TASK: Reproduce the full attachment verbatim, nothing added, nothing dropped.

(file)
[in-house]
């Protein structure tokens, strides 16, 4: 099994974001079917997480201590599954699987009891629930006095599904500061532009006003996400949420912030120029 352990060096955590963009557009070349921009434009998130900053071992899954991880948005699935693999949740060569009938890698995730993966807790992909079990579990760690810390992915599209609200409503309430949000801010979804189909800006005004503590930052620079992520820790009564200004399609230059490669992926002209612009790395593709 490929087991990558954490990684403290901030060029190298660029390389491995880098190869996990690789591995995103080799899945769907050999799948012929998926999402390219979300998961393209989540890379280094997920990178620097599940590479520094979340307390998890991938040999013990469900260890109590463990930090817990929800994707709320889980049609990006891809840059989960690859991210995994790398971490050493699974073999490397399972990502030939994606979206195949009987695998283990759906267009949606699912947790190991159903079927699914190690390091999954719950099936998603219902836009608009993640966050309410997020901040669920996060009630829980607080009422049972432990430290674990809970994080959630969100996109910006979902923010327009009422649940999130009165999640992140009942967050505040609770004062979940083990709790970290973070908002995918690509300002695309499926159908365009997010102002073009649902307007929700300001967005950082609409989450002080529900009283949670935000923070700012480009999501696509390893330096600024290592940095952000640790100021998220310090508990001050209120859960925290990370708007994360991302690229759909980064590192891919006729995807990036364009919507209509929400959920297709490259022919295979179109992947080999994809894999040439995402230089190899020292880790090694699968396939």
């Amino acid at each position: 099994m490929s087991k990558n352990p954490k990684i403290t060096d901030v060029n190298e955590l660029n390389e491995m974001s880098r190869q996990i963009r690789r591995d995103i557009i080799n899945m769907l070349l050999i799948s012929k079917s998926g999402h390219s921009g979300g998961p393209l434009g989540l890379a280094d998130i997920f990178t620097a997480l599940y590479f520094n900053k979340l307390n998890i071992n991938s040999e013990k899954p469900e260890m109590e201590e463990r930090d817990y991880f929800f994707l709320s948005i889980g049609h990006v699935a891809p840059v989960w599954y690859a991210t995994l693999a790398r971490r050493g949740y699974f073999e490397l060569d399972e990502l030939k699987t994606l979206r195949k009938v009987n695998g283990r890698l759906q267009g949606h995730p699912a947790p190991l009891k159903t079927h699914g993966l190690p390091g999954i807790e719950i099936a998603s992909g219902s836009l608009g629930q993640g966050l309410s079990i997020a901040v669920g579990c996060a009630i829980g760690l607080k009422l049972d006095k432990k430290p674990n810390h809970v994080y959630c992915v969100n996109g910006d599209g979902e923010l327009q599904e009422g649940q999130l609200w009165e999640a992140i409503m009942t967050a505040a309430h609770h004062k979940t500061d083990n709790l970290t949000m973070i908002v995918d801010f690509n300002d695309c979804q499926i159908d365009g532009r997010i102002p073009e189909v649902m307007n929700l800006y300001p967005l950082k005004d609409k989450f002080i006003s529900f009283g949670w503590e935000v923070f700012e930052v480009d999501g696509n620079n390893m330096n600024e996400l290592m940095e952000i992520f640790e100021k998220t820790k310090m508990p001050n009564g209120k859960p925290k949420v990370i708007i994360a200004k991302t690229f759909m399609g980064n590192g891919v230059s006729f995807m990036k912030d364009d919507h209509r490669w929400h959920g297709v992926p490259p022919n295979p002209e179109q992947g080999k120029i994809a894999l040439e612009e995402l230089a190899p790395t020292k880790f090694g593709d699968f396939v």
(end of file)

[in-house]
């Protein structure tokens, strides 16, 4: 099994974001079917997480201590599954699987009891629930006095599904500061532009006003996400949420912030120029 352990060096955590963009557009070349921009434009998130900053071992899954991880948005699935693999949740060569009938890698995730993966807790992909079990579990760690810390992915599209609200409503309430949000801010979804189909800006005004503590930052620079992520820790009564200004399609230059490669992926002209612009790395593709 490929087991990558954490990684403290901030060029190298660029390389491995880098190869996990690789591995995103080799899945769907050999799948012929998926999402390219979300998961393209989540890379280094997920990178620097599940590479520094979340307390998890991938040999013990469900260890109590463990930090817990929800994707709320889980049609990006891809840059989960690859991210995994790398971490050493699974073999490397399972990502030939994606979206195949009987695998283990759906267009949606699912947790190991159903079927699914190690390091999954719950099936998603219902836009608009993640966050309410997020901040669920996060009630829980607080009422049972432990430290674990809970994080959630969100996109910006979902923010327009009422649940999130009165999640992140009942967050505040609770004062979940083990709790970290973070908002995918690509300002695309499926159908365009997010102002073009649902307007929700300001967005950082609409989450002080529900009283949670935000923070700012480009999501696509390893330096600024290592940095952000640790100021998220310090508990001050209120859960925290990370708007994360991302690229759909980064590192891919006729995807990036364009919507209509929400959920297709490259022919295979179109992947080999994809894999040439995402230089190899020292880790090694699968396939």
């Amino acid at each position: 099994m490929s087991k990558n352990p954490k990684i403290t060096d901030v060029n190298e955590l660029n390389e491995m974001s880098r190869q996990i963009r690789r591995d995103i557009i080799n899945m769907l070349l050999i799948s012929k079917s998926g999402h390219s921009g979300g998961p393209l434009g989540l890379a280094d998130i997920f990178t620097a997480l599940y590479f520094n900053k979340l307390n998890i071992n991938s040999e013990k899954p469900e260890m109590e201590e463990r930090d817990y991880f929800f994707l709320s948005i889980g049609h990006v699935a891809p840059v989960w599954y690859a991210t995994l693999a790398r971490r050493g949740y699974f073999e490397l060569d399972e990502l030939k699987t994606l979206r195949k009938v009987n695998g283990r890698l759906q267009g949606h995730p699912a947790p190991l009891k159903t079927h699914g993966l190690p390091g999954i807790e719950i099936a998603s992909g219902s836009l608009g629930q993640g966050l309410s079990i997020a901040v669920g579990c996060a009630i829980g760690l607080k009422l049972d006095k432990k430290p674990n810390h809970v994080y959630c992915v969100n996109g910006d599209g979902e923010l327009q599904e009422g649940q999130l609200w009165e999640a992140i409503m009942t967050a505040a309430h609770h004062k979940t500061d083990n709790l970290t949000m973070i908002v995918d801010f690509n300002d695309c979804q499926i159908d365009g532009r997010i102002p073009e189909v649902m307007n929700l800006y300001p967005l950082k005004d609409k989450f002080i006003s529900f009283g949670w503590e935000v923070f700012e930052v480009d999501g696509n620079n390893m330096n600024e996400l290592m940095e952000i992520f640790e100021k998220t820790k310090m508990p001050n009564g209120k859960p925290k949420v990370i708007i994360a200004k991302t690229f759909m399609g980064n590192g891919v230059s006729f995807m990036k912030d364009d919507h209509r490669w929400h959920g297709v992926p490259p022919n295979p002209e179109q992947g080999k120029i994809a894999l040439e612009e995402l230089a190899p790395t020292k880790f090694g593709d699968f396939v």